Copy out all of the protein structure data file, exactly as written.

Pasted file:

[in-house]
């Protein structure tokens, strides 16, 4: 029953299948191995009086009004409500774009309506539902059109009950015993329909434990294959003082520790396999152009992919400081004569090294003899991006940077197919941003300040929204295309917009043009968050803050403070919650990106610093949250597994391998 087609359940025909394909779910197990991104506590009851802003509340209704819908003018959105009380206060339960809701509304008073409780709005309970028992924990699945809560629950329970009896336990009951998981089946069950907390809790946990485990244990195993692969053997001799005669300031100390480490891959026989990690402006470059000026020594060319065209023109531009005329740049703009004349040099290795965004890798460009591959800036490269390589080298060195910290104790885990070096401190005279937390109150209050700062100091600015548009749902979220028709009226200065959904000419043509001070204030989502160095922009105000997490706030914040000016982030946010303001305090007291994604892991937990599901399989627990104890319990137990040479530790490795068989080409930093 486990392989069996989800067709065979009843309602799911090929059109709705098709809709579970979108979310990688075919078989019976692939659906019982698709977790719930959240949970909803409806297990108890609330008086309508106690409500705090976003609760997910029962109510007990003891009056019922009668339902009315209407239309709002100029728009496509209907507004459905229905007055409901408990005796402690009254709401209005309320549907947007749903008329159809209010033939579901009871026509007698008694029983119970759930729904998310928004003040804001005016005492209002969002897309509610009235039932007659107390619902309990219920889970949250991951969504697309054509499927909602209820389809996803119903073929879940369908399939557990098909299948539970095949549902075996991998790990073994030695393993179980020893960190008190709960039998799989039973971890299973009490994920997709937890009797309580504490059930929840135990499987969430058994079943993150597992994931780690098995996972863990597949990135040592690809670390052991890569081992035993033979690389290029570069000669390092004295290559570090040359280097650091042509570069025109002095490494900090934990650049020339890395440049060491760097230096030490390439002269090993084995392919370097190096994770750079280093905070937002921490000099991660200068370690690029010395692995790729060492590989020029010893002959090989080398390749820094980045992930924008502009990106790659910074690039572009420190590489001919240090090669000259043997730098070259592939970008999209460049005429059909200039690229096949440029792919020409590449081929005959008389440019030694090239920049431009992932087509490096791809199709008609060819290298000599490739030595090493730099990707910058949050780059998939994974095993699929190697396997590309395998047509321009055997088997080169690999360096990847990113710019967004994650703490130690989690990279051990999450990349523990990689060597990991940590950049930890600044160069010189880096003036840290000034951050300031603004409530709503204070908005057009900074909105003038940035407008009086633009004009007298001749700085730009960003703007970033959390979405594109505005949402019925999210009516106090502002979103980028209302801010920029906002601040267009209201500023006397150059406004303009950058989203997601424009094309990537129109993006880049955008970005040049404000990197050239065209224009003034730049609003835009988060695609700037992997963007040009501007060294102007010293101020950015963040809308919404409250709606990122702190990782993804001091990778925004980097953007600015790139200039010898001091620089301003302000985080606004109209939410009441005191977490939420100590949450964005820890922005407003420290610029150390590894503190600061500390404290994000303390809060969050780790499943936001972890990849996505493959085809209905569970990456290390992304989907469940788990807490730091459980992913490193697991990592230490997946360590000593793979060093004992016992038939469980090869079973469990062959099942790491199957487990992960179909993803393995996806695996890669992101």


[in-house]
């Protein structure tokens, strides 16, 4: 029953299948191995009086009004409500774009309506539902059109009950015993329909434990294959003082520790396999152009992919400081004569090294003899991006940077197919941003300040929204295309917009043009968050803050403070919650990106610093949250597994391998 087609359940025909394909779910197990991104506590009851802003509340209704819908003018959105009380206060339960809701509304008073409780709005309970028992924990699945809560629950329970009896336990009951998981089946069950907390809790946990485990244990195993692969053997001799005669300031100390480490891959026989990690402006470059000026020594060319065209023109531009005329740049703009004349040099290795965004890798460009591959800036490269390589080298060195910290104790885990070096401190005279937390109150209050700062100091600015548009749902979220028709009226200065959904000419043509001070204030989502160095922009105000997490706030914040000016982030946010303001305090007291994604892991937990599901399989627990104890319990137990040479530790490795068989080409930093 486990392989069996989800067709065979009843309602799911090929059109709705098709809709579970979108979310990688075919078989019976692939659906019982698709977790719930959240949970909803409806297990108890609330008086309508106690409500705090976003609760997910029962109510007990003891009056019922009668339902009315209407239309709002100029728009496509209907507004459905229905007055409901408990005796402690009254709401209005309320549907947007749903008329159809209010033939579901009871026509007698008694029983119970759930729904998310928004003040804001005016005492209002969002897309509610009235039932007659107390619902309990219920889970949250991951969504697309054509499927909602209820389809996803119903073929879940369908399939557990098909299948539970095949549902075996991998790990073994030695393993179980020893960190008190709960039998799989039973971890299973009490994920997709937890009797309580504490059930929840135990499987969430058994079943993150597992994931780690098995996972863990597949990135040592690809670390052991890569081992035993033979690389290029570069000669390092004295290559570090040359280097650091042509570069025109002095490494900090934990650049020339890395440049060491760097230096030490390439002269090993084995392919370097190096994770750079280093905070937002921490000099991660200068370690690029010395692995790729060492590989020029010893002959090989080398390749820094980045992930924008502009990106790659910074690039572009420190590489001919240090090669000259043997730098070259592939970008999209460049005429059909200039690229096949440029792919020409590449081929005959008389440019030694090239920049431009992932087509490096791809199709008609060819290298000599490739030595090493730099990707910058949050780059998939994974095993699929190697396997590309395998047509321009055997088997080169690999360096990847990113710019967004994650703490130690989690990279051990999450990349523990990689060597990991940590950049930890600044160069010189880096003036840290000034951050300031603004409530709503204070908005057009900074909105003038940035407008009086633009004009007298001749700085730009960003703007970033959390979405594109505005949402019925999210009516106090502002979103980028209302801010920029906002601040267009209201500023006397150059406004303009950058989203997601424009094309990537129109993006880049955008970005040049404000990197050239065209224009003034730049609003835009988060695609700037992997963007040009501007060294102007010293101020950015963040809308919404409250709606990122702190990782993804001091990778925004980097953007600015790139200039010898001091620089301003302000985080606004109209939410009441005191977490939420100590949450964005820890922005407003420290610029150390590894503190600061500390404290994000303390809060969050780790499943936001972890990849996505493959085809209905569970990456290390992304989907469940788990807490730091459980992913490193697991990592230490997946360590000593793979060093004992016992038939469980090869079973469990062959099942790491199957487990992960179909993803393995996806695996890669992101």